As I heard the account, one of Albert Einstein's colleagues at Princeton once pointed out to him that he asked the same questions on his final examination each year. "Yes, that is true. Each year, the answers are different." I thought about that incident as I began to read this book because most (not all) of the major issues that Richard Florida addresses in the Original Edition (2003) are among those he revisits in this 10th Anniversary Edition.
As he explains in the Preface to the new edition, "the dawning of the Creative Age has ushered in a newfound respect for livability and sustainability. This, too, is part and parcel of the deeper shift. The quest for clean and green is powered by the same underlying ethos that drives the Creative Economy. Where the green agenda is driven by the need to conserve natural assets, the Creative Economy is driven by the logic that seeks to fully harness - and no longer waste - human resources and talent." Most of the same trends, patterns, shifts, etc. that Florida identified a decade ago continue, their expansion driven by diversity and inclusion that are both moral imperatives and economic necessities. Each contains an abundance of opportunities and perils.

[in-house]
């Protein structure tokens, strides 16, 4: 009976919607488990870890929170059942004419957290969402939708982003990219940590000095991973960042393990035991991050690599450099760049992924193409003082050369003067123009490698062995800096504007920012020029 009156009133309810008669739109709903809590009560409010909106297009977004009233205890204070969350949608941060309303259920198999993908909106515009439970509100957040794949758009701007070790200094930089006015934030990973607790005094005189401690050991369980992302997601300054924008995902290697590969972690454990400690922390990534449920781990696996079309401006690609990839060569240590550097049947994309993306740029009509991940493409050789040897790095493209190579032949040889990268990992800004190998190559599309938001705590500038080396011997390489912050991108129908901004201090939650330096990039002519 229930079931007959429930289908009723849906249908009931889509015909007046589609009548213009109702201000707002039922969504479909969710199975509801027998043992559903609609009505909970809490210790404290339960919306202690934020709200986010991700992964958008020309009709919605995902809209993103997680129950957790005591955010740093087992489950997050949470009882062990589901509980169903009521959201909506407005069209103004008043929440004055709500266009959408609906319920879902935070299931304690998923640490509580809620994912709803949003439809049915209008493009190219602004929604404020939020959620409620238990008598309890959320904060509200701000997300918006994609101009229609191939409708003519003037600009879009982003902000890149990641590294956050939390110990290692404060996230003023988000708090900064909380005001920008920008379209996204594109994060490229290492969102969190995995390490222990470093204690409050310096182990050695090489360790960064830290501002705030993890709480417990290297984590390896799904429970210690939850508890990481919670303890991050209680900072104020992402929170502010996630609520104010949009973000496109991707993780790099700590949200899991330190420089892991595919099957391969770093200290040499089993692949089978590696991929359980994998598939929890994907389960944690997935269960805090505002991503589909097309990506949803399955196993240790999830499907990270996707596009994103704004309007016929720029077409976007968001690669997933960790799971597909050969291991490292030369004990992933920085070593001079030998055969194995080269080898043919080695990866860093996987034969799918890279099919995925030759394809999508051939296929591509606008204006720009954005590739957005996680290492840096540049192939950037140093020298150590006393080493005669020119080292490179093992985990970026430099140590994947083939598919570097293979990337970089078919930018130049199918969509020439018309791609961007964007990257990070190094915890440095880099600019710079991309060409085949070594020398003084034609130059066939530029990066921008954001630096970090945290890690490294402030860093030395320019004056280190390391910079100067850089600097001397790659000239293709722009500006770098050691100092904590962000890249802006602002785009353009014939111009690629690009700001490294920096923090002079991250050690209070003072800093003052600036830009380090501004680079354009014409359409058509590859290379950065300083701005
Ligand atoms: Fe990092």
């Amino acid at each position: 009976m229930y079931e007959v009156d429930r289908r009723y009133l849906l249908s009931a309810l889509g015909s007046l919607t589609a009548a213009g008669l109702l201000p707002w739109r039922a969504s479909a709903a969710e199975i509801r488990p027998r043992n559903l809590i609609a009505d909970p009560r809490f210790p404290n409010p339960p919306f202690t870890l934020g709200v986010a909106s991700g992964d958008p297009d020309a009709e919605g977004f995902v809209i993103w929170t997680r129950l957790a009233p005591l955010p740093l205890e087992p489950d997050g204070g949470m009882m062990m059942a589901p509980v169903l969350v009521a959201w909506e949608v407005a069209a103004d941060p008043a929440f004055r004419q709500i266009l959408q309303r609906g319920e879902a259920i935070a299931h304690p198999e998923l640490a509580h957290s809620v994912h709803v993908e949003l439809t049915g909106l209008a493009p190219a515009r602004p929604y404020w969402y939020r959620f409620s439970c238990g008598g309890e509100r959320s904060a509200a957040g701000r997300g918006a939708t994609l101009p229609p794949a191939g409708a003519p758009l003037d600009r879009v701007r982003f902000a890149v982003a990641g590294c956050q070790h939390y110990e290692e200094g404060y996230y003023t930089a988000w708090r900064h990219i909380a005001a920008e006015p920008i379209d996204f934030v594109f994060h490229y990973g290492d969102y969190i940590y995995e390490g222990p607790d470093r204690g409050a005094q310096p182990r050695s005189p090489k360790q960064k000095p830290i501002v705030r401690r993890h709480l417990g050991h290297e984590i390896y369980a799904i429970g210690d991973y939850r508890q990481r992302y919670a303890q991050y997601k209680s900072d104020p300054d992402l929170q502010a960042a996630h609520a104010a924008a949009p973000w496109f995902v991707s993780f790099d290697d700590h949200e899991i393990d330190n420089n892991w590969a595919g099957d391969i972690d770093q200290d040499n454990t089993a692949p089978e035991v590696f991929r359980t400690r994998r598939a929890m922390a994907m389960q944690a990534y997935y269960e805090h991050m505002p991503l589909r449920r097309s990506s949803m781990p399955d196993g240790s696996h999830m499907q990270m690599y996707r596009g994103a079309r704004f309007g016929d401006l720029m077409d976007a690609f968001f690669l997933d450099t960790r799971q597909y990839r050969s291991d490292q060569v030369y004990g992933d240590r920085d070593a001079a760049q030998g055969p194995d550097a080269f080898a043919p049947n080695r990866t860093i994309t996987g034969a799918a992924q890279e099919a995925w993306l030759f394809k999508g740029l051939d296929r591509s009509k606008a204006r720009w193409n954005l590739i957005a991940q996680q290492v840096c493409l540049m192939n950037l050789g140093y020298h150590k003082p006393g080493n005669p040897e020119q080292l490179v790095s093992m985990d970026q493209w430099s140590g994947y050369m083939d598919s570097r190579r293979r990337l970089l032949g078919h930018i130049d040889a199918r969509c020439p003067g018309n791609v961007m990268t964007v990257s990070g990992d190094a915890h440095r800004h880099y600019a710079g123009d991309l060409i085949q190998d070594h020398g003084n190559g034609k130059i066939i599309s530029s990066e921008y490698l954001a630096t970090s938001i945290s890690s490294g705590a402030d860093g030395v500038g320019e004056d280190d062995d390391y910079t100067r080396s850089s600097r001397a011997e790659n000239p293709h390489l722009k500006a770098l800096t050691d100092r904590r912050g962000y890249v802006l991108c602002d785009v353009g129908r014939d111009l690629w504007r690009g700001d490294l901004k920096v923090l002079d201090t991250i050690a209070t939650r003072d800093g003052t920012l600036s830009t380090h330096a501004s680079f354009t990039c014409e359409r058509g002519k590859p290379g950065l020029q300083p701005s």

However, that said, "all is far from well: the great promise of the Creative Age is not being met." Florida adds, "We are in a strange interregnum when the old order has collapsed and the new order is not yet born." Lacking the cohesion and solidarity of the Working Class, the Creative Class remains at the forefront of what Ronald Inglehart characterizes as "the transition to a post-materialistic politics - a shift from values that accord priority to meeting immediate material needs to ones that stress belonging, self-expression, opportunity, environmental quality, diversity, community, and quality of life."
Revising and updating the Original Edition was a major project for Florida and his associates. All of the original chapters were revised; five new ones were added; and two pair of original chapters (2 and 3, 7 and 8) have been combined into one chapter (Chapter 2 and "No Collar"). Florida devotes two of the new chapters to "the persistent and deepening economic, social, and geographic divides that continue to vex our society."
These and other major writing and editing initiatives correctly suggest how much importance Florida gives to helping to "unleash the great reservoir of overlooked and underutilized human potential," resources without which the human race cannot finally achieve and then sustain "a better, more meaningful, and more fulfilling way of life."
I agree with Richard Florida that "every single human being is creative" or at least can be creative if (HUGE "if") economic opportunity and human development are not only in alignment but, in fact, interchangeable.